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COP28 criticised for unsustainable cooling

The Environmental Investigation Agency (EIA) has called out the organisers of COP28 for using air conditioners with “climate wrecking” HFC and HCFC refrigerants.

The EIA criticism comes just days after more than 60 countries, including the host United Arab Emirates, signed the Global Cooling Pledge, committing signatories to reduce emissions from the cooling sector by 68 per cent by 2050.

According to the EIA, all 28 AC units examined in four of the 94 COP venue buildings were found to be using either R410A or R22. Further, the energy efficiency ratings of the units examined were one or two stars out of five, well below the best available technology on the global market.

Based on the estimated number of AC units in the four buildings (at least 124 units) and the proportion of R410A/R22 in the 28 units with accessible labelling, the EIA estimates that the AC units in the four buildings alone contain more than 300kg of R410A and more than 130kg of R22.

“While it’s welcome to see passive cooling strategies to keep participants cool between the various buildings, including shaded walkways, trees and vegetation and water features, the use of such inefficient systems with climate-damaging fluorinated gases is extremely disappointing,” says EIA UK Climate Campaigner Sophie Geoghegan.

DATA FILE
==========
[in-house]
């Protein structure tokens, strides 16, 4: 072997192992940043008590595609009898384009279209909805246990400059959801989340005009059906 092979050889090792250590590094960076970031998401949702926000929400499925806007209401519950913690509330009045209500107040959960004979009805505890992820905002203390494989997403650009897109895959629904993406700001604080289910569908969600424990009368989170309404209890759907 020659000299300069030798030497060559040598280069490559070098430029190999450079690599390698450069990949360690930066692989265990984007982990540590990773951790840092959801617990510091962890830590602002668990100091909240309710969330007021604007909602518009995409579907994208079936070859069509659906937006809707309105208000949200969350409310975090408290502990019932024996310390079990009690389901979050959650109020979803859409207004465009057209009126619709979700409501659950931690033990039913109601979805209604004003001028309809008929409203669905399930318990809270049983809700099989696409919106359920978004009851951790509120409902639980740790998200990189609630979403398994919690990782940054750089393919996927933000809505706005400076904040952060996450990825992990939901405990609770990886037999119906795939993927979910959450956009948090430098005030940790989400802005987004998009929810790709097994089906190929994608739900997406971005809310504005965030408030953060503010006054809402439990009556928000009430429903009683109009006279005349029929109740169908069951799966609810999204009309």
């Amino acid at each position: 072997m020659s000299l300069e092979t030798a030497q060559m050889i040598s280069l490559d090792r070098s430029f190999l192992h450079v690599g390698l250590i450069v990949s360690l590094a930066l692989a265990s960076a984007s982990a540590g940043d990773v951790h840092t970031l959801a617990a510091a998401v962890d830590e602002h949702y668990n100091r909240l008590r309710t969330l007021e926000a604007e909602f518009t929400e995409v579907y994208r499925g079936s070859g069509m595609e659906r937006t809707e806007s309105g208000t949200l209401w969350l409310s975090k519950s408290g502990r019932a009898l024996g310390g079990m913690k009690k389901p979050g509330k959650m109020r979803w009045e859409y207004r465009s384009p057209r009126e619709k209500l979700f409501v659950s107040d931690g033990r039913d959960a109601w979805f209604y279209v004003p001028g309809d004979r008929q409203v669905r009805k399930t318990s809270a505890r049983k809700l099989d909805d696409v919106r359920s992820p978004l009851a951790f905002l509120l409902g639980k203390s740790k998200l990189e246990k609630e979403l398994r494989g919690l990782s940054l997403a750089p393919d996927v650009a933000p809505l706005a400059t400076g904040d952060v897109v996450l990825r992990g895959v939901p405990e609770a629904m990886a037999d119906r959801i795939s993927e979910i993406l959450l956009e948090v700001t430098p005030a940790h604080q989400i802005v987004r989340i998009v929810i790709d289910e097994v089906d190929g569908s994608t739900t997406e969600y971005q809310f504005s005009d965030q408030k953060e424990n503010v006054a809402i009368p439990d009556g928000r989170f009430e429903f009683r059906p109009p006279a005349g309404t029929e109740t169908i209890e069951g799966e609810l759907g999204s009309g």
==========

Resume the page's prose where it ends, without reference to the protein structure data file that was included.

“Year after year, the annual climate change conference is contributing to the climate emergency by the failure of the COP hosts to implement sustainable cooling in their procurement for the venue.

“The United Nations Framework Convention on Climate Change (UNFCCC) and future UN climate summit host countries need to tackle cooling emissions at all future events.”

HCFCs such as R22 are being phased out under the Montreal Protocol, while HFCs such as R410A are being phased down through the Kigali Amendment to the Protocol, agreed in 2016. Although most parties have more time until they need to freeze their HFC consumption, the EIA says fast-acting measures are needed to control rapid growth in HFC demand.

“Based on the Global Cooling Pledge agreed at COP28 and the myriad of discussions throughout the conference on the urgent need for accessible, sustainable cooling, EIA urges the UNFCCC to request host countries to develop transparent procurement plans outlining the steps taken to ensure climate-friendly cooling and to report on related emissions from the meeting,” says EIA US Climate Policy Analyst Beth Porter.

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